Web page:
Via the Edmonton Journal, a few more details: Albertan’s death first confirmed case of deadly bird flu virus in North America. Excerpt:
An Albertan has become the first person in North America to die from the rare H5N1 virus, also known as avian or bird flu.
The victim died on Jan. 3, about a week after returning from a trip to China to visit family, the Public Health Agency of Canada announced Wednesday.
Dr. James Talbot, Alberta’s chief medical officer of health, said he is confident the virus will not spread. The victim’s family is showing no symptoms and the bird flu virus, unlike other types of flu, is extremely difficult to pass from human to human.
Talbot declined to provide any details about the patient’s identity, including age, gender or hometown, though he said the victim began experiencing symptoms of “fever, malaise and headache” on Dec. 27 flights from Beijing to Vancouver and Vancouver to Edmonton.
He said the victim, who does not live in Edmonton, checked into an undisclosed hospital Jan. 1 and died two days later in an intensive care unit.
“One of the unusual features of this case was that at no time did they have a cough or respiratory type symptoms. For some H5N1s, that is a typical course and they tend to deteriorate pretty rapidly,” Talbot said.
“The diagnosis at time of death was meningoencephalitis, which is an inflammation of the brain and linings that cover the brain. That is one of the ways H5N1 patients die.”
Specimens sent to a provincial lab were found on Sunday to be negative for the more common H3N2 and H1N1 flu strains now circulating in Alberta. The National Microbiology Laboratory in Winnipeg then became involved, confirming Tuesday the existence of North America’s first case of H5N1.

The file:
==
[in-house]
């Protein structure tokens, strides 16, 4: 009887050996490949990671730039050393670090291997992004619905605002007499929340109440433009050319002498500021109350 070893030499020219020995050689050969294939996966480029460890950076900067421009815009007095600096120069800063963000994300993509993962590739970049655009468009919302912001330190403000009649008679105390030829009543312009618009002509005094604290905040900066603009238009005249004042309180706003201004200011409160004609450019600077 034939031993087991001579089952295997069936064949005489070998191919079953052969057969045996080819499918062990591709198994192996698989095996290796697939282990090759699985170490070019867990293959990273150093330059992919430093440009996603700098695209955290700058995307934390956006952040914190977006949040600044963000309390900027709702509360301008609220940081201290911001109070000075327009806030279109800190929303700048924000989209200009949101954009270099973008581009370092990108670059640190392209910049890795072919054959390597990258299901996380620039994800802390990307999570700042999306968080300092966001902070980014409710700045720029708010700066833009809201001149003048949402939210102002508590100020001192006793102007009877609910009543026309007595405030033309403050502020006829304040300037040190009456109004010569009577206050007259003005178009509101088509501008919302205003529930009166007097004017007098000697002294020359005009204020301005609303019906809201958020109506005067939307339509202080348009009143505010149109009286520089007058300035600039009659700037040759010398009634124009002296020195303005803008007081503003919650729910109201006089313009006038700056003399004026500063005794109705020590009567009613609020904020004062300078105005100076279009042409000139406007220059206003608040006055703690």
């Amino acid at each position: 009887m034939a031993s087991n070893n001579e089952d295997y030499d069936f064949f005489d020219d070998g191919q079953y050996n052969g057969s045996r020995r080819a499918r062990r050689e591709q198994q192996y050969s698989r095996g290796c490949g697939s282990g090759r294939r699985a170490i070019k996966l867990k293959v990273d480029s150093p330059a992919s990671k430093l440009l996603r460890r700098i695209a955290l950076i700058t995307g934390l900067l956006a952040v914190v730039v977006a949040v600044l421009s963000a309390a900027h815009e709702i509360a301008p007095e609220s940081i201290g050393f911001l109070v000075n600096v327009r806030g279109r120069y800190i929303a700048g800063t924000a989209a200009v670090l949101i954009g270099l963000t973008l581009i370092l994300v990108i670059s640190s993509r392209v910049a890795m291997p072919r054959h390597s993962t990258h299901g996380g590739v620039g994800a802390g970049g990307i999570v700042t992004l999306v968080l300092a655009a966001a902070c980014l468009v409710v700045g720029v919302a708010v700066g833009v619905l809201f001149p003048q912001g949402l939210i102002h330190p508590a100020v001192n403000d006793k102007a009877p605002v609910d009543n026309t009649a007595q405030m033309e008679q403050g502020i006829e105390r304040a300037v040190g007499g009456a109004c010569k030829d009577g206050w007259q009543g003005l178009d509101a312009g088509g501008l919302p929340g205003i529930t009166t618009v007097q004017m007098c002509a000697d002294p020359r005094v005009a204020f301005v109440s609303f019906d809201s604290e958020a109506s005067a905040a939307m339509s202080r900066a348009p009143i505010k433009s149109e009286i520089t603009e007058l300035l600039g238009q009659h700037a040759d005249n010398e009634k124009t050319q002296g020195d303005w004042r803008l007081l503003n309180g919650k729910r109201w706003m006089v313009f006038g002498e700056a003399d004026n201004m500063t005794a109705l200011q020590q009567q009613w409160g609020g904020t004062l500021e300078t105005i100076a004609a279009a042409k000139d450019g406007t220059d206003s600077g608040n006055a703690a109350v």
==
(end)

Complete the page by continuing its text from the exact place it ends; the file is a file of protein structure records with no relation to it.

Talbot said Alberta health officials initiated a “close contact followup” immediately after learning that the victim had developed a serious illness in China. Everyone who had been in contact with the deceased was monitored closely for symptoms and offered the antiviral drug Tamiflu.
Health workers wore protective clothing and gloves while treating the victim, he said.
“As a consequence of the fact it is very rare to see transmission and that we took extra precautions and no one is symptomatic, I am confident there will be no transmission within the province of Alberta,” Talbot said.
“In the middle of the H1N1 season, it would have been easy to write this off as an unfortunate consequence of the H1N1 (outbreak), but because of our vigilance we were able to (handle) this in what I think is a textbook manner.”
In a related report, the Journal reports that Alberta expects to run out of seasonal flu vaccine by Friday.